How does Indian-American intersect with BLM?

Message in a discussion group from an (East) Asian immigrant:

My town is half Indian. Everyone is “Love is love”, “BLM”. I want to see their daughter fall in love with a Dalit boy.

Readers: How are your Indian-American friends doing with BLM? What does it mean to folks who recently showed up and missed nearly 400 years of Black-white relations? Are they identifying with the oppressed or the oppressors?

5 thoughts on “How does Indian-American intersect with BLM?

  1. Currently, the only two Indian-American friends I have are the owners of our local convenience store. They are more “acquaintences” than “friends”. I invited them to dinner with my family last year and they made up an excuse to decline.

    They have two young boys, one grade-school age, the other a toddler, and barely interact with anyone here in town. I’ve never seen them socialize outside their business with anyone who lives here. They’re pleasant enough people, work hard and run a good business, and their school-age son apparently gets along well with his friends at school. I talk with him occasionally, he’s polite and quite intelligent. The father wants him out of the local school system as quickly as possible, though. Last year I talked with him and he said: “We’re going to enroll him in private school soon I think. I can’t believe what these crazy people teach at [local school.] I want him to be an engineer. They fill his head with junk.”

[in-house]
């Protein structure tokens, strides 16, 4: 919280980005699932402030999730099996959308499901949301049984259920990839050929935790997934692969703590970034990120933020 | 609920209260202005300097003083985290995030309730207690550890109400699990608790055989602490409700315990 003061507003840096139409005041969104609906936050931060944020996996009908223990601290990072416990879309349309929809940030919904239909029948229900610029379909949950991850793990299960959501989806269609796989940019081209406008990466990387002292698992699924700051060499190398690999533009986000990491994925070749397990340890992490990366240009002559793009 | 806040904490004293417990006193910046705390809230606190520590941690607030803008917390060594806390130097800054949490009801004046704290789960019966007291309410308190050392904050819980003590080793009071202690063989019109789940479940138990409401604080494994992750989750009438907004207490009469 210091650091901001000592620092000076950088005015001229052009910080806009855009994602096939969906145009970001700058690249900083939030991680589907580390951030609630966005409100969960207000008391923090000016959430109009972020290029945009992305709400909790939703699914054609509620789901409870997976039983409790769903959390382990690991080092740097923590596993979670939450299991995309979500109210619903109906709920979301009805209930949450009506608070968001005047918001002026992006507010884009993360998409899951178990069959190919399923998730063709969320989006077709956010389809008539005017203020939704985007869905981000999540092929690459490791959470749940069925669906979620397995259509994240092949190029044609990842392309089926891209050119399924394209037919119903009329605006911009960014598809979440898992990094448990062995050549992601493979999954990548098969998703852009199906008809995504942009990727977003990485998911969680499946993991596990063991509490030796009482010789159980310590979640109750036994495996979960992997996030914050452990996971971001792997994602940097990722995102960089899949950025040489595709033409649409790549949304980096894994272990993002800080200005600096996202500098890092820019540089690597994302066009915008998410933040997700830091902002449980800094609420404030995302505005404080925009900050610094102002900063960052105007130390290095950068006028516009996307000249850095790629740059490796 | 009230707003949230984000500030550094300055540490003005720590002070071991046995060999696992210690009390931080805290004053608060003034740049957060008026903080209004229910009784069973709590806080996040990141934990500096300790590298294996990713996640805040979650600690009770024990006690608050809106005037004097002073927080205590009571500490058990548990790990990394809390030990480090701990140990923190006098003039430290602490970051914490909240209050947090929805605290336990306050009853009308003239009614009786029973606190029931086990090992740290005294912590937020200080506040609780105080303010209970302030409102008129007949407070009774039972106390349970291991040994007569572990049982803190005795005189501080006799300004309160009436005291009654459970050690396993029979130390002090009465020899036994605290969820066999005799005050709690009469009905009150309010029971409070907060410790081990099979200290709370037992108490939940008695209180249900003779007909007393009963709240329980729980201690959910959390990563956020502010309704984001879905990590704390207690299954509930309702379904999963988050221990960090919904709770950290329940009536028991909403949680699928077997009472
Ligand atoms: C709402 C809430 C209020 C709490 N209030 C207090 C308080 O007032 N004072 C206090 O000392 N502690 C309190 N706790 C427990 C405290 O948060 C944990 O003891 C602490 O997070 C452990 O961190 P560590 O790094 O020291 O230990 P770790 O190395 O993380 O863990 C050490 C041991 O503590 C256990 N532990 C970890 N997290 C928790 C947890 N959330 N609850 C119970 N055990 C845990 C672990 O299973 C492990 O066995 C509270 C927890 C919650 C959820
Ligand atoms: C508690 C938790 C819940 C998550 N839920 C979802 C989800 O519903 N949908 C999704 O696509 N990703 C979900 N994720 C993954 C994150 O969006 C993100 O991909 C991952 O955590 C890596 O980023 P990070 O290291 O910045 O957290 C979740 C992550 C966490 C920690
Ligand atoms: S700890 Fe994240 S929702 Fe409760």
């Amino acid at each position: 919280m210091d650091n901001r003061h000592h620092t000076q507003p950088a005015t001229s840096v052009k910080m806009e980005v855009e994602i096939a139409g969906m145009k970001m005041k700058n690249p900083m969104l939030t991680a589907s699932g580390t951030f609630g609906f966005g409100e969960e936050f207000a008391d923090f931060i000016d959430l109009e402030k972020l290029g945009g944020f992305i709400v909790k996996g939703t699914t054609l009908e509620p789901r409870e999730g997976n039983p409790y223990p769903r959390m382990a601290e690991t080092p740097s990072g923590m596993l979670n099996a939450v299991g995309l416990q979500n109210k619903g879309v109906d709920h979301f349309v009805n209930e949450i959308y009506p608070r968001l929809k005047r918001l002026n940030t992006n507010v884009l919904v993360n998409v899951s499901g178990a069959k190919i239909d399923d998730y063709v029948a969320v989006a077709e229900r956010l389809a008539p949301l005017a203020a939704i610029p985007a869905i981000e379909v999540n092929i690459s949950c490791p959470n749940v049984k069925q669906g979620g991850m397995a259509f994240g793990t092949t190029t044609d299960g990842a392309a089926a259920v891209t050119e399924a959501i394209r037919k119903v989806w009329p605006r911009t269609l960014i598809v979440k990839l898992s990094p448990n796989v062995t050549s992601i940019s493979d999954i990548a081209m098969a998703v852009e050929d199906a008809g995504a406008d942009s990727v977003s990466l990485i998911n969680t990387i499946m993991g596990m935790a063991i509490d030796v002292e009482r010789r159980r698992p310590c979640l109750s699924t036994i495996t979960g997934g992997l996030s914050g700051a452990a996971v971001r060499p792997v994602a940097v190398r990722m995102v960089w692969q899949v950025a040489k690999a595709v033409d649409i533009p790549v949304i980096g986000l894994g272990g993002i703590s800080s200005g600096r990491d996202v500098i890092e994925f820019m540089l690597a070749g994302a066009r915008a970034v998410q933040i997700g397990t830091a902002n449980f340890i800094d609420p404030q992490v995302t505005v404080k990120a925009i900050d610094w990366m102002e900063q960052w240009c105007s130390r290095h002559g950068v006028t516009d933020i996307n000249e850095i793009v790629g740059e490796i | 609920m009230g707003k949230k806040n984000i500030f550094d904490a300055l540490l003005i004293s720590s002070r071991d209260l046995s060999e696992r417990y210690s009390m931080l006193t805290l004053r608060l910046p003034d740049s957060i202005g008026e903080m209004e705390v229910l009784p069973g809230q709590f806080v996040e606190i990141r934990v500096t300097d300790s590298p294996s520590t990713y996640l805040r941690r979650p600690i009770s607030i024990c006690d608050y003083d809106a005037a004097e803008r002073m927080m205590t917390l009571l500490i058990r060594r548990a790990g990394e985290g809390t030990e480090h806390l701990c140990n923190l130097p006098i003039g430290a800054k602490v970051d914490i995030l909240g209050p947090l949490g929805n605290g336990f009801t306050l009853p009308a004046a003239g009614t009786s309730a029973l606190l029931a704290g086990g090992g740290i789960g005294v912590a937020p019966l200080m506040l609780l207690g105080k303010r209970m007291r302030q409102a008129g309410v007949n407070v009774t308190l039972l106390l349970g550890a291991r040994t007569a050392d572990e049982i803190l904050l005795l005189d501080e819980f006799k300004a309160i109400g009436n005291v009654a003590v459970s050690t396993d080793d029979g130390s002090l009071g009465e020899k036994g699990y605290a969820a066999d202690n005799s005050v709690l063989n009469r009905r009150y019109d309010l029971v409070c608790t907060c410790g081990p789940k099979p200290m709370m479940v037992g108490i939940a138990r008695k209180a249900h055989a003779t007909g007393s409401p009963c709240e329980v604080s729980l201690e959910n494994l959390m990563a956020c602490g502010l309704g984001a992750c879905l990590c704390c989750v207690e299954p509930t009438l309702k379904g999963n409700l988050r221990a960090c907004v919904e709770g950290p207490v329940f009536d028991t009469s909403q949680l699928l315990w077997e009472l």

2. I think I have a unique perspective as I (white male) have been married to an Indian woman for 20+ years. She moved to the US with her family when she was 9. My wife and her family definitely identify with the non-BLMers but maybe it’s a caste and religion thing? Indian culture and mores are super complicated. A funny anecdote: her brother, an former US military fighter pilot who literally put his life on the line for his adopted country now works in Finance was told by his white boss that he had to attend BLM sensitivity training. The brother’s response: have you looked at my skin color?!?!?

  3. He does need sensitivity training if he thinks that Indian-Americans are Black. The term Black is used for people of African (Negro) ancestry. Indian-Americans are Caucasians.

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